Hand selection for object grasping is influenced by recent motor history

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Action selection processes such as those that underlie decisions about which hand to use for upcoming actions are fundamental to adaptive motor behavior. Previous research has shown that people grasp objects in ways that reflect anticipated task demands, as well as recent movement experience. However, very few studies have addressed the possible influence of recent motor history on hand selection. In the present study, participants grasped and placed objects using either their left or right hand. The results showed shorter response times to initiate successive actions when hand was repeated, even when those actions involved distinct grasp postures and object placement movements to distinct locations. Conversely, no such planning advantage was observed for repeated grasps for successive actions made with opposite hands. The findings are consistent with the idea that choices about which hand to use in the present are influenced by which hand was used in the recent past. When the same hand can be used for successive actions, planning is made more efficient, presumably because the motor parameters that specify which hand to use can be recalled from recent memory rather than formulated anew. The findings indicate that hand selection is sensitive to recent movement experience and provide novel support for computational efficiency accounts of motor history effects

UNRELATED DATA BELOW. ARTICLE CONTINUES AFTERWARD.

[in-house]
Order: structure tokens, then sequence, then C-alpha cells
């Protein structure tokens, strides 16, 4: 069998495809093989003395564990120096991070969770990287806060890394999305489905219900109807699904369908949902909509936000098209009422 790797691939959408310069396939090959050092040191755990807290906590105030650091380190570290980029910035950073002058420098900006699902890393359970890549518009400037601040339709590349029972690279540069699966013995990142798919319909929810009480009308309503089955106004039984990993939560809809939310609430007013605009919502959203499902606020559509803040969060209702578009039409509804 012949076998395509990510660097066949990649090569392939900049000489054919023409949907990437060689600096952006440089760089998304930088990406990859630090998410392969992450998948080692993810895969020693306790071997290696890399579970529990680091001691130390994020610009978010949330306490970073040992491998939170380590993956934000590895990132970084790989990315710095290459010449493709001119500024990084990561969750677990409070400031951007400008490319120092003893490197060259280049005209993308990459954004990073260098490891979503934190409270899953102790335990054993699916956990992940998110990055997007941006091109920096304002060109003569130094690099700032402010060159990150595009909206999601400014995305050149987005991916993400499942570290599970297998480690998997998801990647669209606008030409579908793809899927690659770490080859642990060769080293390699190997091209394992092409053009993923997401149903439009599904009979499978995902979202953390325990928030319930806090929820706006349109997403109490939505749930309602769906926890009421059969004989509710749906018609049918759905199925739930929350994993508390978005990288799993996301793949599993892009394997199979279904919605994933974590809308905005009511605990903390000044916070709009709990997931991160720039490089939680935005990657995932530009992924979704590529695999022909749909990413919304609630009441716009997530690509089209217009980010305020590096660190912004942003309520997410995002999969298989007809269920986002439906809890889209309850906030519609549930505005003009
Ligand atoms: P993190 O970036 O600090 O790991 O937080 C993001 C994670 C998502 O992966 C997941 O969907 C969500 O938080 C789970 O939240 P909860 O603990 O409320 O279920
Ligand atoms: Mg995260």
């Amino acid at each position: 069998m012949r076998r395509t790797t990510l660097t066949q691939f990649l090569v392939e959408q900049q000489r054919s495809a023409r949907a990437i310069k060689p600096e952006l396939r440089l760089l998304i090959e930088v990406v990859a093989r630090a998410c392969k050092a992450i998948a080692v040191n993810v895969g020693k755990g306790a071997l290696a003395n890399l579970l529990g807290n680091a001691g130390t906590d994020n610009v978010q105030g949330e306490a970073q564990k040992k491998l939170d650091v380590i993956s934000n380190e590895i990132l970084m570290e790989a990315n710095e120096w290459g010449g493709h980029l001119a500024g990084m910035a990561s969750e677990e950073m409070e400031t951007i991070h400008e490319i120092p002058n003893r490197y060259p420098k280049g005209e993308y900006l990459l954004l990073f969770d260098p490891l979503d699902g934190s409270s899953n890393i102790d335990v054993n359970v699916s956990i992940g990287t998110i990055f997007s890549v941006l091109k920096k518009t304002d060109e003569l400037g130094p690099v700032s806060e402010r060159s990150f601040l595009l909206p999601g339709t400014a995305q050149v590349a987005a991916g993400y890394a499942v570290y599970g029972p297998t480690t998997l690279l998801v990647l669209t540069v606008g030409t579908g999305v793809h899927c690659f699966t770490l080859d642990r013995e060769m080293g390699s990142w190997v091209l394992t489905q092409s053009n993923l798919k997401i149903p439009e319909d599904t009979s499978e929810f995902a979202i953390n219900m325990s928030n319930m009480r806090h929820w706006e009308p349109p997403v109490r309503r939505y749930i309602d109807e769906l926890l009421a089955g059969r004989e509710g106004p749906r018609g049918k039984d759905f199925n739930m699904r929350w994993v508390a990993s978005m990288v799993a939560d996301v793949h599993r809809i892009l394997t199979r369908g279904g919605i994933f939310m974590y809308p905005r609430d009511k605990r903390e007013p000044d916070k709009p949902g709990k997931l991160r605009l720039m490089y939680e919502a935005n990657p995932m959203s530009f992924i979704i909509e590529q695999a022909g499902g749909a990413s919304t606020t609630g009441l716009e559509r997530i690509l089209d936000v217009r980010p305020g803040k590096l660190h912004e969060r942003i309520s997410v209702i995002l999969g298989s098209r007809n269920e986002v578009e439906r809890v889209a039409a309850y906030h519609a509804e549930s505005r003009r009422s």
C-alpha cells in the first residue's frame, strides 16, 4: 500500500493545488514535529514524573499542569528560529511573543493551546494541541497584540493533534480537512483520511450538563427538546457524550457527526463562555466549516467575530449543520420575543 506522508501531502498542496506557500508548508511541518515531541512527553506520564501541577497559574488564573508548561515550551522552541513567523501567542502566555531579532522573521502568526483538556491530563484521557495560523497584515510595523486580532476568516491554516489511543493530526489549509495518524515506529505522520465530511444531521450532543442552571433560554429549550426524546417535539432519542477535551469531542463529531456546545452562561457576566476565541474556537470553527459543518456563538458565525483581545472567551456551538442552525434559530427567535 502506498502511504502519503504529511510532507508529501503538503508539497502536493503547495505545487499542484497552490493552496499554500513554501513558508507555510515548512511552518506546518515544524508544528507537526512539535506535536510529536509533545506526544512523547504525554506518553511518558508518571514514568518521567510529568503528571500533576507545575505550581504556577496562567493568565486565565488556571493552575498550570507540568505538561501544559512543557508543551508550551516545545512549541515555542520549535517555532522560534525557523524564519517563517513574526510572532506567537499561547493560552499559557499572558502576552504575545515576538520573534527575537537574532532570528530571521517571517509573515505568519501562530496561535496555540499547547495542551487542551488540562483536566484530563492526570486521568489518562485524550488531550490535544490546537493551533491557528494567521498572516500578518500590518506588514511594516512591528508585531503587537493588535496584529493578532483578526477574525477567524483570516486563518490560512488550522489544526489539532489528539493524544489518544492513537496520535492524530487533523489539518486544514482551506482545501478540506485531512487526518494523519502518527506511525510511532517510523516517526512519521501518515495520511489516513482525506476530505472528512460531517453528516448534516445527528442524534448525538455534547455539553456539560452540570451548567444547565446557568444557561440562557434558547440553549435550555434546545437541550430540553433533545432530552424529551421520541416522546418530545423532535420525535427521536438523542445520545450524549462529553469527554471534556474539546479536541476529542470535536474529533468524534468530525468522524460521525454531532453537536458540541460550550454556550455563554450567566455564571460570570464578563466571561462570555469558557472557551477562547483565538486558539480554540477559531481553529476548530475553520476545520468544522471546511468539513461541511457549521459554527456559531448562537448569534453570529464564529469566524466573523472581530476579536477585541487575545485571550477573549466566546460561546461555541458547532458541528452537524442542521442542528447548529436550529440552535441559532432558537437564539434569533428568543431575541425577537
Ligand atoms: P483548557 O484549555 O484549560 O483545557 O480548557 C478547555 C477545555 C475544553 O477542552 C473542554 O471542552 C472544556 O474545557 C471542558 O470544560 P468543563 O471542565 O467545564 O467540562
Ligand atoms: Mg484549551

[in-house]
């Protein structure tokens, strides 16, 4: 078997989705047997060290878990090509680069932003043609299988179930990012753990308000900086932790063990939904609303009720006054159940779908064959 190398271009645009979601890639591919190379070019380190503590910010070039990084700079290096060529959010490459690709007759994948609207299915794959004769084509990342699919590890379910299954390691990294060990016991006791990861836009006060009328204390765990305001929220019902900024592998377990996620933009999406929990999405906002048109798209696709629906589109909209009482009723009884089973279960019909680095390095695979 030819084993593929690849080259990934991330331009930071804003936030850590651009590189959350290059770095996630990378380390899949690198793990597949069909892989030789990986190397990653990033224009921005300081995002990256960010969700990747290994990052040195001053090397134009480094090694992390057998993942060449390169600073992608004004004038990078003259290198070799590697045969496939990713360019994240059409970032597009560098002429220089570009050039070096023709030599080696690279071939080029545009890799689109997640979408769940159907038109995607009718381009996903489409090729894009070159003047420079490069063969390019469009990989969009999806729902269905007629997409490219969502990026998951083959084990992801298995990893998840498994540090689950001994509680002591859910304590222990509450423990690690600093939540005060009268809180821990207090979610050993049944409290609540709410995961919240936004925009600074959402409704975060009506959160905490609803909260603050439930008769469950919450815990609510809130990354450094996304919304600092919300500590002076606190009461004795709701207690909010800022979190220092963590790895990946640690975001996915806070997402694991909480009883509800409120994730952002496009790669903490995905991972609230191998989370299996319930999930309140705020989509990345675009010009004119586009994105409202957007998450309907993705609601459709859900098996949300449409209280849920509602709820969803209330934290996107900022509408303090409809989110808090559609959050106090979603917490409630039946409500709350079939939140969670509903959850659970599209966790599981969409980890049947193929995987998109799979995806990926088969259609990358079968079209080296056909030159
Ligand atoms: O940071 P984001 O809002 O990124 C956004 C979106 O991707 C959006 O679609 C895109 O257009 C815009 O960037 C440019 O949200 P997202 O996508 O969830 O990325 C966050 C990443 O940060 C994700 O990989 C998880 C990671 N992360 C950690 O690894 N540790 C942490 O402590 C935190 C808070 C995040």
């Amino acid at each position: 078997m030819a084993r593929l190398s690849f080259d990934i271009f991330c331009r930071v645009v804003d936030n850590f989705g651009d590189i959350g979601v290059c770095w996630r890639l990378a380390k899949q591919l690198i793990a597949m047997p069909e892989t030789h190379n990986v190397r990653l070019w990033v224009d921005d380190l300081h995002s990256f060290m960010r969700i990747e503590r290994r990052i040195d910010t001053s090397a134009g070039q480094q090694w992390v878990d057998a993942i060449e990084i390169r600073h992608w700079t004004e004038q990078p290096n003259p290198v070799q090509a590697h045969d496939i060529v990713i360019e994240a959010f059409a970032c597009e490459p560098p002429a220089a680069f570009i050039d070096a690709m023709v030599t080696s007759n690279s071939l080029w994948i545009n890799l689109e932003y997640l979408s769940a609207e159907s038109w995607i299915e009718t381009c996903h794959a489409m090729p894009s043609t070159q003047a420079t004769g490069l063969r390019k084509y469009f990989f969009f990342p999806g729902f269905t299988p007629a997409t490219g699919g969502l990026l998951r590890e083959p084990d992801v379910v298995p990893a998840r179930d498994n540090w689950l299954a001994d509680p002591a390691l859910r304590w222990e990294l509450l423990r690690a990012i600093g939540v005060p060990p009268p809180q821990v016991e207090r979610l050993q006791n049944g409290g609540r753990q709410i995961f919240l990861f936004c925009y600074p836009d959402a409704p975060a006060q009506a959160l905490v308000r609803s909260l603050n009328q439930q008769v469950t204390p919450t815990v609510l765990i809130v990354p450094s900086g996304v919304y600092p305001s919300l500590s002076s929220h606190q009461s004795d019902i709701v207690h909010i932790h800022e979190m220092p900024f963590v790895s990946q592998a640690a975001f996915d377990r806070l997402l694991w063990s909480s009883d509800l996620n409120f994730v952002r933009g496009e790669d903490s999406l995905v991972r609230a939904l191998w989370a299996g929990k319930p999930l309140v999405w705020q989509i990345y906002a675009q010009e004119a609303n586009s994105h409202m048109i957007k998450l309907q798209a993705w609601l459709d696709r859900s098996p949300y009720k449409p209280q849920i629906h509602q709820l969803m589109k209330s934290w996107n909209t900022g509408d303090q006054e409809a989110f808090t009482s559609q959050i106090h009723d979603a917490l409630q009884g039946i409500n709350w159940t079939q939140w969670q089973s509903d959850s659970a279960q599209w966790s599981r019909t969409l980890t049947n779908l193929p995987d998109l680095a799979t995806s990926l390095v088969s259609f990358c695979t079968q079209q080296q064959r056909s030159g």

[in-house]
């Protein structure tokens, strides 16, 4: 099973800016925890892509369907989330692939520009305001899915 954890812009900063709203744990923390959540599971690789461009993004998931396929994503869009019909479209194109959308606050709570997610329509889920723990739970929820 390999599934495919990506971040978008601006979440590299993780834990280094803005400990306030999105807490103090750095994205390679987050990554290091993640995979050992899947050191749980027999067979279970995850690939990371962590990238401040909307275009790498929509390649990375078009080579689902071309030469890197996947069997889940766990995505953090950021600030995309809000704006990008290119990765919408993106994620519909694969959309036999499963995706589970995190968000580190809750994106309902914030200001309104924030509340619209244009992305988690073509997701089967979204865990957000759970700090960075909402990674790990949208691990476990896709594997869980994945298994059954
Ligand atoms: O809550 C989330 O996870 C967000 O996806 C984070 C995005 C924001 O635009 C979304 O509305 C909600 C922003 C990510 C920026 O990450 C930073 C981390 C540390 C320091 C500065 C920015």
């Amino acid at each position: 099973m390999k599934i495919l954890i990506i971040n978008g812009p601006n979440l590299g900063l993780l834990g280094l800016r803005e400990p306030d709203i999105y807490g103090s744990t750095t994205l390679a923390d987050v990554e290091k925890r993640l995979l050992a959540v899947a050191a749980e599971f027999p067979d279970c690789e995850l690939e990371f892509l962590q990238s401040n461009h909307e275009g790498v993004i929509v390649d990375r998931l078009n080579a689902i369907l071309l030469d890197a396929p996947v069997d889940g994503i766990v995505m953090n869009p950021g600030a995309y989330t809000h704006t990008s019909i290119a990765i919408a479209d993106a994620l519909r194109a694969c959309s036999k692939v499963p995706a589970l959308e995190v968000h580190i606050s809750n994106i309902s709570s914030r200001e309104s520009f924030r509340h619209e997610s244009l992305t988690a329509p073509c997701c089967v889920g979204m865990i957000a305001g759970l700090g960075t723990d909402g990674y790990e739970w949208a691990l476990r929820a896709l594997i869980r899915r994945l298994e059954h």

Original languageEnglish
Pages (from-to)566-573
JournalPsychonomic Bulletin and Review
Volume21
Early online date28 Oct 2014
DOIs
Publication statusPublished - 2015
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